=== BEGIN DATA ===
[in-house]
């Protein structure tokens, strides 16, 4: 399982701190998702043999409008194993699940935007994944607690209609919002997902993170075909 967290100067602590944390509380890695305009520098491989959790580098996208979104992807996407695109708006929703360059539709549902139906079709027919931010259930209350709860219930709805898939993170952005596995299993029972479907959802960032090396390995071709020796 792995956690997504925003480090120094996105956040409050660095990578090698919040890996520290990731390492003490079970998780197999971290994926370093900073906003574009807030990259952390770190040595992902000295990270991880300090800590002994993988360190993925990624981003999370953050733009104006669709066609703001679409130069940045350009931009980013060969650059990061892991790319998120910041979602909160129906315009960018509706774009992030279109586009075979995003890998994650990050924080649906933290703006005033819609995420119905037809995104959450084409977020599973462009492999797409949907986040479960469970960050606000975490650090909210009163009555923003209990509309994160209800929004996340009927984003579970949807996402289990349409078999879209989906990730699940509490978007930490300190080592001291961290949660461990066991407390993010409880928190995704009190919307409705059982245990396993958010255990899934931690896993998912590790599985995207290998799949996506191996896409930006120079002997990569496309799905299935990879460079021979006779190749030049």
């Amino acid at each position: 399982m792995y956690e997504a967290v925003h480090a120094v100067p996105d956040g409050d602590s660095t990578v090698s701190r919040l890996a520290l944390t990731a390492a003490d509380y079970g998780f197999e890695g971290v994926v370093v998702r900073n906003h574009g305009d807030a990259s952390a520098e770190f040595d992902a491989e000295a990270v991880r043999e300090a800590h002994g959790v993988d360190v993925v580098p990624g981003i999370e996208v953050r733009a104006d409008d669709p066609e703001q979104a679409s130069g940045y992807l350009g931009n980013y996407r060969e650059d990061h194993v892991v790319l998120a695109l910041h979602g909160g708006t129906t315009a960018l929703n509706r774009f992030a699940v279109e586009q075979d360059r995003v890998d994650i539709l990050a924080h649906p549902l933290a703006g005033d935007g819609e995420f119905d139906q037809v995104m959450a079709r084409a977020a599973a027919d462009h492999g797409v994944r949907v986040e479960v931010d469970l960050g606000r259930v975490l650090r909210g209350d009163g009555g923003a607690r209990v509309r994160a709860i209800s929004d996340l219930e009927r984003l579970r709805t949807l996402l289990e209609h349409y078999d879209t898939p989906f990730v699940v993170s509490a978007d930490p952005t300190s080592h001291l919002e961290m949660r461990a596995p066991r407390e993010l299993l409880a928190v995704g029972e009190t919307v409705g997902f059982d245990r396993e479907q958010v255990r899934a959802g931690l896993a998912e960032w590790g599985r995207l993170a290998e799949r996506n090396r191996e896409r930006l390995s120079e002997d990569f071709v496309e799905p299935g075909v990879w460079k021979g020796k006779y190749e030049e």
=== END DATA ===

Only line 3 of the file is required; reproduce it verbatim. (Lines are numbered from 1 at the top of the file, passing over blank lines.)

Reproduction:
């Amino acid at each position: 399982m792995y956690e997504a967290v925003h480090a120094v100067p996105d956040g409050d602590s660095t990578v090698s701190r919040l890996a520290l944390t990731a390492a003490d509380y079970g998780f197999e890695g971290v994926v370093v998702r900073n906003h574009g305009d807030a990259s952390a520098e770190f040595d992902a491989e000295a990270v991880r043999e300090a800590h002994g959790v993988d360190v993925v580098p990624g981003i999370e996208v953050r733009a104006d409008d669709p066609e703001q979104a679409s130069g940045y992807l350009g931009n980013y996407r060969e650059d990061h194993v892991v790319l998120a695109l910041h979602g909160g708006t129906t315009a960018l929703n509706r774009f992030a699940v279109e586009q075979d360059r995003v890998d994650i539709l990050a924080h649906p549902l933290a703006g005033d935007g819609e995420f119905d139906q037809v995104m959450a079709r084409a977020a599973a027919d462009h492999g797409v994944r949907v986040e479960v931010d469970l960050g606000r259930v975490l650090r909210g209350d009163g009555g923003a607690r209990v509309r994160a709860i209800s929004d996340l219930e009927r984003l579970r709805t949807l996402l289990e209609h349409y078999d879209t898939p989906f990730v699940v993170s509490a978007d930490p952005t300190s080592h001291l919002e961290m949660r461990a596995p066991r407390e993010l299993l409880a928190v995704g029972e009190t919307v409705g997902f059982d245990r396993e479907q958010v255990r899934a959802g931690l896993a998912e960032w590790g599985r995207l993170a290998e799949r996506n090396r191996e896409r930006l390995s120079e002997d990569f071709v496309e799905p299935g075909v990879w460079k021979g020796k006779y190749e030049e």